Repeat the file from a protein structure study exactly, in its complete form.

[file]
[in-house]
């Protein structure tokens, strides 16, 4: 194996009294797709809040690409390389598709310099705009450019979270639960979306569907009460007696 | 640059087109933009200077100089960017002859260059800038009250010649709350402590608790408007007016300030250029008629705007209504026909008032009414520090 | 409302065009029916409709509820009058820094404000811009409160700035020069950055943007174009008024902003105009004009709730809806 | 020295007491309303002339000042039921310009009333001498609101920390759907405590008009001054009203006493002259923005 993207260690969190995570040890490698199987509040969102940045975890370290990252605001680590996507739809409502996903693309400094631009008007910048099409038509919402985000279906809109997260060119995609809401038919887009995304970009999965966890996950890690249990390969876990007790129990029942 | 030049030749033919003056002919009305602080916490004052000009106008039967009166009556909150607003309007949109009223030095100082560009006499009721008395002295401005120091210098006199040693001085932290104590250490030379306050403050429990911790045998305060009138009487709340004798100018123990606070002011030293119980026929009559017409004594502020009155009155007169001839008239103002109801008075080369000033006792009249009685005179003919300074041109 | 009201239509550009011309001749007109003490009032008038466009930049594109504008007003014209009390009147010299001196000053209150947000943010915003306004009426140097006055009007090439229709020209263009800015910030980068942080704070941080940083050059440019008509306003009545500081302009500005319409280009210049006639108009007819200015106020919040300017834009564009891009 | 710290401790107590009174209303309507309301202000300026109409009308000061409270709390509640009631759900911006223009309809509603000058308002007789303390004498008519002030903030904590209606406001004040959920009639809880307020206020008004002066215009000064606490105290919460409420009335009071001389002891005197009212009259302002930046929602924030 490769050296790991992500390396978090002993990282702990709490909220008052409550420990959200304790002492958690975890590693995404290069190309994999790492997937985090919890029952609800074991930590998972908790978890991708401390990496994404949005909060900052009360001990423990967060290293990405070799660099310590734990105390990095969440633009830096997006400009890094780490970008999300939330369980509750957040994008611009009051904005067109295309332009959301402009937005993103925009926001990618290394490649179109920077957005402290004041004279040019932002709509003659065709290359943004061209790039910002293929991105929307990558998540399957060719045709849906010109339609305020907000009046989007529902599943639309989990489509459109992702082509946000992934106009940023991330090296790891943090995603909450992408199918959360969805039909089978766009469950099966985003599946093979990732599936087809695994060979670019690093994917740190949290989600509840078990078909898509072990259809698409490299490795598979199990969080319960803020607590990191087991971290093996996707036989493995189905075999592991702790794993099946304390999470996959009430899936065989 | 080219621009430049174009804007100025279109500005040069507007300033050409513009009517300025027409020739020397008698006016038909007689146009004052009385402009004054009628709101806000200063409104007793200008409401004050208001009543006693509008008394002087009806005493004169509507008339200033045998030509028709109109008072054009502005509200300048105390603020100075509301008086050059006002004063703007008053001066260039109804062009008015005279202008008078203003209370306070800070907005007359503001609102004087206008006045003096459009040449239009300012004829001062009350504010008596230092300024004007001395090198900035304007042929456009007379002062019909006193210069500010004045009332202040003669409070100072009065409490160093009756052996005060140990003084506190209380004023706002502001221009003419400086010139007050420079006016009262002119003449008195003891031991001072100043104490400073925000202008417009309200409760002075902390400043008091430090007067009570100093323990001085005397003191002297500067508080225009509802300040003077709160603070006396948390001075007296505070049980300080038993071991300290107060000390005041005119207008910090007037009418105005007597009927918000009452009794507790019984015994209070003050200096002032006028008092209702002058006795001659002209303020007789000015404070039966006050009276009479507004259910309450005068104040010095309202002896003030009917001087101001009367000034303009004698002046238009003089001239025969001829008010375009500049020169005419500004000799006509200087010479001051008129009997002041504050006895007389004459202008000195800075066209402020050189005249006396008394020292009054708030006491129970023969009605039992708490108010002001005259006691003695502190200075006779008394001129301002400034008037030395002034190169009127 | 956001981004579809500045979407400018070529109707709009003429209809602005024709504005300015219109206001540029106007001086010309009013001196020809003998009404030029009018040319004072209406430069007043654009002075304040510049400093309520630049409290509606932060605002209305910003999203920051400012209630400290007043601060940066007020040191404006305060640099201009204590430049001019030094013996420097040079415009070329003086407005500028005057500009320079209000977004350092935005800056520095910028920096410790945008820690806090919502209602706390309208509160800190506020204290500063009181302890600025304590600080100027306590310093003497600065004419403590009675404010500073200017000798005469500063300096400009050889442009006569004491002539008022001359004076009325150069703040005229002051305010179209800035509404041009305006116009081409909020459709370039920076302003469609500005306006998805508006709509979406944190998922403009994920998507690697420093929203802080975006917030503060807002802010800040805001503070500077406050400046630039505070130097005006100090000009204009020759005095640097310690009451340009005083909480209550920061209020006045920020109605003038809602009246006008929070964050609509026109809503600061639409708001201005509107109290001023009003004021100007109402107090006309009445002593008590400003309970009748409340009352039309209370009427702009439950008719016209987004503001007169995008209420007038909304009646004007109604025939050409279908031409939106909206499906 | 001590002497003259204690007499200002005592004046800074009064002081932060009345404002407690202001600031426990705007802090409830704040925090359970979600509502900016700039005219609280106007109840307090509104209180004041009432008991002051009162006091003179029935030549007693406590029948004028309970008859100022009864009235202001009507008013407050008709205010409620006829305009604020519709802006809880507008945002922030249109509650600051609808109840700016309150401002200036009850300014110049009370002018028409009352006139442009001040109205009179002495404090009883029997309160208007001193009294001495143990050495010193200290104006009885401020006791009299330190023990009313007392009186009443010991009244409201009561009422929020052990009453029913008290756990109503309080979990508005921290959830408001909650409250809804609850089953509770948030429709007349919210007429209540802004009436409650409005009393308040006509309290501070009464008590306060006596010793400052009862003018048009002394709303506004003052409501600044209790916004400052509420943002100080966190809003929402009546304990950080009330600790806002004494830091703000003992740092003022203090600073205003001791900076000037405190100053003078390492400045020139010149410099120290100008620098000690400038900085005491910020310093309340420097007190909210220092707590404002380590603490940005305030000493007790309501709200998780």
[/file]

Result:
[in-house]
């Protein structure tokens, strides 16, 4: 194996009294797709809040690409390389598709310099705009450019979270639960979306569907009460007696 | 640059087109933009200077100089960017002859260059800038009250010649709350402590608790408007007016300030250029008629705007209504026909008032009414520090 | 409302065009029916409709509820009058820094404000811009409160700035020069950055943007174009008024902003105009004009709730809806 | 020295007491309303002339000042039921310009009333001498609101920390759907405590008009001054009203006493002259923005 993207260690969190995570040890490698199987509040969102940045975890370290990252605001680590996507739809409502996903693309400094631009008007910048099409038509919402985000279906809109997260060119995609809401038919887009995304970009999965966890996950890690249990390969876990007790129990029942 | 030049030749033919003056002919009305602080916490004052000009106008039967009166009556909150607003309007949109009223030095100082560009006499009721008395002295401005120091210098006199040693001085932290104590250490030379306050403050429990911790045998305060009138009487709340004798100018123990606070002011030293119980026929009559017409004594502020009155009155007169001839008239103002109801008075080369000033006792009249009685005179003919300074041109 | 009201239509550009011309001749007109003490009032008038466009930049594109504008007003014209009390009147010299001196000053209150947000943010915003306004009426140097006055009007090439229709020209263009800015910030980068942080704070941080940083050059440019008509306003009545500081302009500005319409280009210049006639108009007819200015106020919040300017834009564009891009 | 710290401790107590009174209303309507309301202000300026109409009308000061409270709390509640009631759900911006223009309809509603000058308002007789303390004498008519002030903030904590209606406001004040959920009639809880307020206020008004002066215009000064606490105290919460409420009335009071001389002891005197009212009259302002930046929602924030 490769050296790991992500390396978090002993990282702990709490909220008052409550420990959200304790002492958690975890590693995404290069190309994999790492997937985090919890029952609800074991930590998972908790978890991708401390990496994404949005909060900052009360001990423990967060290293990405070799660099310590734990105390990095969440633009830096997006400009890094780490970008999300939330369980509750957040994008611009009051904005067109295309332009959301402009937005993103925009926001990618290394490649179109920077957005402290004041004279040019932002709509003659065709290359943004061209790039910002293929991105929307990558998540399957060719045709849906010109339609305020907000009046989007529902599943639309989990489509459109992702082509946000992934106009940023991330090296790891943090995603909450992408199918959360969805039909089978766009469950099966985003599946093979990732599936087809695994060979670019690093994917740190949290989600509840078990078909898509072990259809698409490299490795598979199990969080319960803020607590990191087991971290093996996707036989493995189905075999592991702790794993099946304390999470996959009430899936065989 | 080219621009430049174009804007100025279109500005040069507007300033050409513009009517300025027409020739020397008698006016038909007689146009004052009385402009004054009628709101806000200063409104007793200008409401004050208001009543006693509008008394002087009806005493004169509507008339200033045998030509028709109109008072054009502005509200300048105390603020100075509301008086050059006002004063703007008053001066260039109804062009008015005279202008008078203003209370306070800070907005007359503001609102004087206008006045003096459009040449239009300012004829001062009350504010008596230092300024004007001395090198900035304007042929456009007379002062019909006193210069500010004045009332202040003669409070100072009065409490160093009756052996005060140990003084506190209380004023706002502001221009003419400086010139007050420079006016009262002119003449008195003891031991001072100043104490400073925000202008417009309200409760002075902390400043008091430090007067009570100093323990001085005397003191002297500067508080225009509802300040003077709160603070006396948390001075007296505070049980300080038993071991300290107060000390005041005119207008910090007037009418105005007597009927918000009452009794507790019984015994209070003050200096002032006028008092209702002058006795001659002209303020007789000015404070039966006050009276009479507004259910309450005068104040010095309202002896003030009917001087101001009367000034303009004698002046238009003089001239025969001829008010375009500049020169005419500004000799006509200087010479001051008129009997002041504050006895007389004459202008000195800075066209402020050189005249006396008394020292009054708030006491129970023969009605039992708490108010002001005259006691003695502190200075006779008394001129301002400034008037030395002034190169009127 | 956001981004579809500045979407400018070529109707709009003429209809602005024709504005300015219109206001540029106007001086010309009013001196020809003998009404030029009018040319004072209406430069007043654009002075304040510049400093309520630049409290509606932060605002209305910003999203920051400012209630400290007043601060940066007020040191404006305060640099201009204590430049001019030094013996420097040079415009070329003086407005500028005057500009320079209000977004350092935005800056520095910028920096410790945008820690806090919502209602706390309208509160800190506020204290500063009181302890600025304590600080100027306590310093003497600065004419403590009675404010500073200017000798005469500063300096400009050889442009006569004491002539008022001359004076009325150069703040005229002051305010179209800035509404041009305006116009081409909020459709370039920076302003469609500005306006998805508006709509979406944190998922403009994920998507690697420093929203802080975006917030503060807002802010800040805001503070500077406050400046630039505070130097005006100090000009204009020759005095640097310690009451340009005083909480209550920061209020006045920020109605003038809602009246006008929070964050609509026109809503600061639409708001201005509107109290001023009003004021100007109402107090006309009445002593008590400003309970009748409340009352039309209370009427702009439950008719016209987004503001007169995008209420007038909304009646004007109604025939050409279908031409939106909206499906 | 001590002497003259204690007499200002005592004046800074009064002081932060009345404002407690202001600031426990705007802090409830704040925090359970979600509502900016700039005219609280106007109840307090509104209180004041009432008991002051009162006091003179029935030549007693406590029948004028309970008859100022009864009235202001009507008013407050008709205010409620006829305009604020519709802006809880507008945002922030249109509650600051609808109840700016309150401002200036009850300014110049009370002018028409009352006139442009001040109205009179002495404090009883029997309160208007001193009294001495143990050495010193200290104006009885401020006791009299330190023990009313007392009186009443010991009244409201009561009422929020052990009453029913008290756990109503309080979990508005921290959830408001909650409250809804609850089953509770948030429709007349919210007429209540802004009436409650409005009393308040006509309290501070009464008590306060006596010793400052009862003018048009002394709303506004003052409501600044209790916004400052509420943002100080966190809003929402009546304990950080009330600790806002004494830091703000003992740092003022203090600073205003001791900076000037405190100053003078390492400045020139010149410099120290100008620098000690400038900085005491910020310093309340420097007190909210220092707590404002380590603490940005305030000493007790309501709200998780």